By allowing ads to appear on this site, you support the local businesses who, in turn, support great local journalism.
Fueled by frustration
Gas crunch shortens drivers' fuses
Gas Shortage 1 es
Employee David Conlon directs Richard Borgula to a pump Monday afternoon at BJ's gas station in Cumming. The line wrapped around the parking lot. - photo by By Emily Saunders

motorist frustration corrected

Click to hear one motorists opinion of the fuel shortage.

gas search 9-26-08

Watch a video of the wait for gasoline Saturday night in Cumming.

To view this video please enable JavaScript, and consider upgrading to a web browser that supports HTML5 video

The hunt for gas and long lines at stations that have it could go on for up to two more weeks, officials say.

"But I think you'll start to see quite a bit of improvement by the end of this week," said Randy Bly, spokesman for AAA Auto Club South.

"We're hearing that the entire region that's affected in the Southeast will be back to complete normalcy by Columbus Day, which is Oct. 13."

Johnny Brooks, an employee at the Lakeland Plaza Chevron in Cumming, had received a shipment less than seven hours before he began turning cars away Monday.

Before the gas crisis, Brooks said that same 8,000 gallons of fuel would have lasted up to four days.

Business overall has been slow, he said, because "you sell more gas than you do stuff on the inside, and while this rush is on, nobody's even going in."

Joe Densmore, owner of Densmore Landscaping, was about 15 minutes late to receive the last of the Chevron's supply.

"It's been horrible," he said. "You can't find nothing to run your vehicles or run your lawnmowers, so you're in the same mess as everybody else," he said.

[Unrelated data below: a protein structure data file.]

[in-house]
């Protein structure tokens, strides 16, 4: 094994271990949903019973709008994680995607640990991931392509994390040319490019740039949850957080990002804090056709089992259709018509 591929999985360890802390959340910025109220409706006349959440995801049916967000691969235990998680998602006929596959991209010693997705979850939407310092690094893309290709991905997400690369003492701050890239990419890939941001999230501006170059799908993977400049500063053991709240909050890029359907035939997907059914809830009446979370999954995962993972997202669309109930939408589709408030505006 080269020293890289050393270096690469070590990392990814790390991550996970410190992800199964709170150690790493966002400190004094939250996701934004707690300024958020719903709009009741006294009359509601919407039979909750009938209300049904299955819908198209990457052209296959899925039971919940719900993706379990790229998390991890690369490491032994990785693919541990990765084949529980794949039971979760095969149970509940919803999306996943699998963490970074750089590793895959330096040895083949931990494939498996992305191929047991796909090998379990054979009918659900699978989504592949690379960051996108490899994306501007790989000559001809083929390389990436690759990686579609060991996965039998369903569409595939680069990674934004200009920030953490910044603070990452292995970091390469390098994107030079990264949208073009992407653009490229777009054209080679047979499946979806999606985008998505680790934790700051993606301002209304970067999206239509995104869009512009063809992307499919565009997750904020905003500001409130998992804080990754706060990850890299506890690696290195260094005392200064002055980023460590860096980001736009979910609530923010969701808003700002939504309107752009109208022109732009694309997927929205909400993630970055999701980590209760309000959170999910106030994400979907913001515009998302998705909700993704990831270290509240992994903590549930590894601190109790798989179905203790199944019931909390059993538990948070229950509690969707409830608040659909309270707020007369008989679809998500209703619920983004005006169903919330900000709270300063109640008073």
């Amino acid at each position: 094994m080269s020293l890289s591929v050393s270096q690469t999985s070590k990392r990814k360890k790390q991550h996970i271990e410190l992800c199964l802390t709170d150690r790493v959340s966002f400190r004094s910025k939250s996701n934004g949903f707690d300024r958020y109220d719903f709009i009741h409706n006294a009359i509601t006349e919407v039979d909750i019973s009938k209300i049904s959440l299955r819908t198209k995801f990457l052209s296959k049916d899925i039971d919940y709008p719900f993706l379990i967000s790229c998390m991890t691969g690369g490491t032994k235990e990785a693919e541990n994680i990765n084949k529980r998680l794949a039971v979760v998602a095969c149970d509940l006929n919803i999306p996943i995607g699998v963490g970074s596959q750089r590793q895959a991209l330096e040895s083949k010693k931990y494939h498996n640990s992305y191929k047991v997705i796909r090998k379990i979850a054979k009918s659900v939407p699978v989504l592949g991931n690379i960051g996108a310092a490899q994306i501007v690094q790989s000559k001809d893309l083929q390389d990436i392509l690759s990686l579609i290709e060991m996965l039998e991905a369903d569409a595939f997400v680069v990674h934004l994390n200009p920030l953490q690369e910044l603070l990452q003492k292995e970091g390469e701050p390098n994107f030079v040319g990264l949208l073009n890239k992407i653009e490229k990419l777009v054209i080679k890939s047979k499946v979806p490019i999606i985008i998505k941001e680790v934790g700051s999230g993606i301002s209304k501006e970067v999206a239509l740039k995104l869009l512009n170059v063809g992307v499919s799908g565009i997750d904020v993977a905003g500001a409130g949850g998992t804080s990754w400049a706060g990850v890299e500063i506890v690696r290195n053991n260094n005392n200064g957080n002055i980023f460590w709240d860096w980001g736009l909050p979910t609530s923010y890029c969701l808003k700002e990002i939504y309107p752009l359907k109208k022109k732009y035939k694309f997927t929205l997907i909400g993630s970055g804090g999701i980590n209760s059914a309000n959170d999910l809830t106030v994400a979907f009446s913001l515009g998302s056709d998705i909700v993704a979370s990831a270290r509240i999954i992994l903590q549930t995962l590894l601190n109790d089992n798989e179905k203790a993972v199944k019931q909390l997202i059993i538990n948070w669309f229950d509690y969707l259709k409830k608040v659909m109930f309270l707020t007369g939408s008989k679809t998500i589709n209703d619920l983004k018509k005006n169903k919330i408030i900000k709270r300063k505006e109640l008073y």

"The governor's sitting around. He's worried about being on vacation more than he's worried about doing anything about it."

Densmore, who said he's waited as long as 90 minutes for gas, wasn't the only one pointing a finger at Gov. Sonny Perdue.

Richard Borgula, who got gas after making it through a line circling the parking lot of BJ's Wholesale Club in Cumming, accused the governor of "sitting on his hands and doing nothing, knowing these prices were coming."

Perdue, who left Saturday for a six-day economic development mission to Europe, issued a request Monday to President George W. Bush to release crude oil from the strategic petroleum reserves.

But even if the request were approved, the crude would still take time to be processed by refineries and shipped to the metro Atlanta market.

The governor also responded to price gouging, which began last month before Hurricane Ike hit.

While availability remains a problem, gas prices continue to drop, down about 5 cents from last week.

Still, Georgia prices are nearly 30 cents higher than the national average of $3.65 per gallon.

"It hasn't been that bad," said Brenda Ison, while waiting Monday at BJ's. "Even though the line is crazy, it hasn't been that bad."

The state's gas shortage stems from back-to-back Hurricanes Ike and Gustav, hitting the Louisiana and Texas coast.

Refineries were shuttered to prevent damage. With the loss of power, though, most refineries haven't been able to come back online since the storms hit nearly three weeks ago.

The impact to most U.S. states has been minimal. But because 85 percent of Georgia's gasoline comes from Louisiana and Texas refineries, the state is left with few options other than waiting.

According to the U.S. Department of Energy, four refineries remain offline because they lack power and five are in the process of restarting. Nine others have begun production, though operating at reduced capacity.

More than half the crude oil production still is out. Once power is restored, it takes more than six days to fully be up and running, Bly said.

"The gas supplies along the Gulf Coast terminals after Ike and Gustav were at the lowest levels since 1967," he said. "That's quite a statistic, and that's why we're seeing such a long time to get this turned around.

"A lot of the problem has also been people panic buying and hoarding fuel ... people need to remain at their normal levels of refueling."